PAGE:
Research focus / Impact
The overall goal of Dr. Gee’s research program is to understand how lipid signals impinge upon the actin cytoskeleton to regulate fundamental cellular processes such as cell shape, movement and the uptake of nutrients. The lab’s main focus is the study of an enzyme called diacylglycerol kinase zeta (DGKζ), which phosphorylates the lipid second messenger diacylglycerol (DAG) to yield phosphatidic acid (PA), both of which have important signaling roles in cells. DGKζ participates in a variety of signaling pathways, where it negatively regulates proteins activated by DAG or stimulates proteins activated by PA. Accumulating evidence suggests such regulation occurs locally within regulated signaling complexes that DGKζ forms with its target proteins. Published findings from the lab show that DGKζ regulates the activity of two different Rho GTPases, Rac1 and RhoA. Rho GTPases are key regulators of actin organization in mammalian cells and drive many dynamic aspects of cell behaviour, including morphological changes, migration, phagocytosis and cytokinesis. Dr. Gee’s lab is currently using a combination of biochemistry, cell and molecular biology, and advanced microscopic methods to study the role of DGKζ role in cancer cell migration, axon outgrowth and guidance, and skeletal muscle cell fusion and hypertrophy.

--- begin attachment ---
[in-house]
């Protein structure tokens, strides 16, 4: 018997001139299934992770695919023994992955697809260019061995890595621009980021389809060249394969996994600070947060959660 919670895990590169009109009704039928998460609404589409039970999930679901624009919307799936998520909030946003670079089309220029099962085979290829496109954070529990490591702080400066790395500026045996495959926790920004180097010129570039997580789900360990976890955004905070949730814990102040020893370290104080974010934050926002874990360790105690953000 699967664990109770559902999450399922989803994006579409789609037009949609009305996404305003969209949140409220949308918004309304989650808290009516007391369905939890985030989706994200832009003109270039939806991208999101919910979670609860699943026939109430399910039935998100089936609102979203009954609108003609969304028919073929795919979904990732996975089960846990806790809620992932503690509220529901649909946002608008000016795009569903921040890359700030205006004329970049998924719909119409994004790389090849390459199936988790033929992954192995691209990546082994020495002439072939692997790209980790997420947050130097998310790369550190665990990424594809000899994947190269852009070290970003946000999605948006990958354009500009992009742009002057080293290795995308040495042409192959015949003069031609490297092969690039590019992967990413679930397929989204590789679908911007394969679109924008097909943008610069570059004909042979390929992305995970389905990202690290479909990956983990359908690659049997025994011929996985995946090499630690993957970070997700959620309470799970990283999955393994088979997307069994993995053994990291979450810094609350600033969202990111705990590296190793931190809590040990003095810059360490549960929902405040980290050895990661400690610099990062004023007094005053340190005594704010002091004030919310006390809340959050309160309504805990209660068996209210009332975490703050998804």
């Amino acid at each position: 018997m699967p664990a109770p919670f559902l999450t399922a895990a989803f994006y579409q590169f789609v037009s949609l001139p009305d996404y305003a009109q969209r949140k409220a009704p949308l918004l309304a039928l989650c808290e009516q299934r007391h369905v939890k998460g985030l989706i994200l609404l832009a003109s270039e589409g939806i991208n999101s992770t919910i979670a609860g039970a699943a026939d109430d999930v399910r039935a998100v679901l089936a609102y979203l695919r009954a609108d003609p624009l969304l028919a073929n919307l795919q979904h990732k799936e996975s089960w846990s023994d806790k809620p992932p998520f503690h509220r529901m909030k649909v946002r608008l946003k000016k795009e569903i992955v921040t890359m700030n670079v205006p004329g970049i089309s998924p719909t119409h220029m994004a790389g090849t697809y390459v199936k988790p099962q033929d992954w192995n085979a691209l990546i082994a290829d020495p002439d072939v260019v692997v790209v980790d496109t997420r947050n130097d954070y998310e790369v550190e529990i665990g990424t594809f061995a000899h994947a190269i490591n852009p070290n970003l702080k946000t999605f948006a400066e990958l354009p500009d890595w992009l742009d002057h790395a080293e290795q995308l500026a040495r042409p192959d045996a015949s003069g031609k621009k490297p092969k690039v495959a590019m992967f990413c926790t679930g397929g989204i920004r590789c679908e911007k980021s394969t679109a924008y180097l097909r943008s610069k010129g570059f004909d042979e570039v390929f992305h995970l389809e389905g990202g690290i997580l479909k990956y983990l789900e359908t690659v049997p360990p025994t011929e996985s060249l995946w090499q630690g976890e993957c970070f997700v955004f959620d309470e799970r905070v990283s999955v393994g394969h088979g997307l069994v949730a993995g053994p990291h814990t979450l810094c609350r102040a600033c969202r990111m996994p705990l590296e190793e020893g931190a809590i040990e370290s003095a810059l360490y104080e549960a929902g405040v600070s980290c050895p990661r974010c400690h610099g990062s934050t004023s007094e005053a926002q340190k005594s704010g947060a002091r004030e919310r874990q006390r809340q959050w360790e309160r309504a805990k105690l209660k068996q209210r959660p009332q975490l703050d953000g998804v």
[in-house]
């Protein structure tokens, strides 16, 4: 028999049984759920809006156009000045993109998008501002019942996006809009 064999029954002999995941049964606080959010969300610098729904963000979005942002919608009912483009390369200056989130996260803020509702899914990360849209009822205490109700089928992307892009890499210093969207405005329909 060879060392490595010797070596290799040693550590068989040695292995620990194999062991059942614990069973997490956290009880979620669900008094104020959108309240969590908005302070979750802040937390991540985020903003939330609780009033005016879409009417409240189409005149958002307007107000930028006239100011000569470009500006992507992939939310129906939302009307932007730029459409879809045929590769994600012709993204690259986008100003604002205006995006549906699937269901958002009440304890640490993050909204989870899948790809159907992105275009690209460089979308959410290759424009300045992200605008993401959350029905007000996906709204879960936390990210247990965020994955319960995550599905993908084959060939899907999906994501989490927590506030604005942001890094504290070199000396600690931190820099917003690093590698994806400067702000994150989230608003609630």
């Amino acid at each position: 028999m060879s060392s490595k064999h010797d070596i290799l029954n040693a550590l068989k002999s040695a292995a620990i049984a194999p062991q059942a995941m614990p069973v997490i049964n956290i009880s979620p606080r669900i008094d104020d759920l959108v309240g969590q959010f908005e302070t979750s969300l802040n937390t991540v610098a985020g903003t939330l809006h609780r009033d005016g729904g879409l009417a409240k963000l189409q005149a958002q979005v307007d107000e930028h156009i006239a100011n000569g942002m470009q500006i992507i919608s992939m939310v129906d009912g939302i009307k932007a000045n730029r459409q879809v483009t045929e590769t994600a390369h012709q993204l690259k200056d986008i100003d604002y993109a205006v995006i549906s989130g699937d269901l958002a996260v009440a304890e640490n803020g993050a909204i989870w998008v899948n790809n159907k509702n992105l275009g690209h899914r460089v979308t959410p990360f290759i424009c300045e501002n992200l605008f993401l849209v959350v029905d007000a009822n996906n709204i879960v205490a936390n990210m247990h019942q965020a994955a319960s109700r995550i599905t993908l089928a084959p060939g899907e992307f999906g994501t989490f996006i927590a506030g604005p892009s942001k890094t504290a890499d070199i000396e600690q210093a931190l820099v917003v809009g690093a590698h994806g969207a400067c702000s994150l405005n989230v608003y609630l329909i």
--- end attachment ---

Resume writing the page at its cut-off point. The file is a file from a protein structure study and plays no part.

Accomplishments / Awards
During his postdoctoral fellowship at the University of North Carolina at Chapel Hill, Dr. Gee was awarded a prestigious Human Frontier Science Program Long term Fellowship. Dr. Gee has since held a CIHR Investigator New Investigator (2000-2005) and a Premiere’s Research Excellence (2004-2009) award.
Dr. Gee’s research has been supported by the Canadian Institute for Health Research (CIHR), the Cancer Research Society of Canada (CRS) and the Muscular Dystrophy Association (MDA).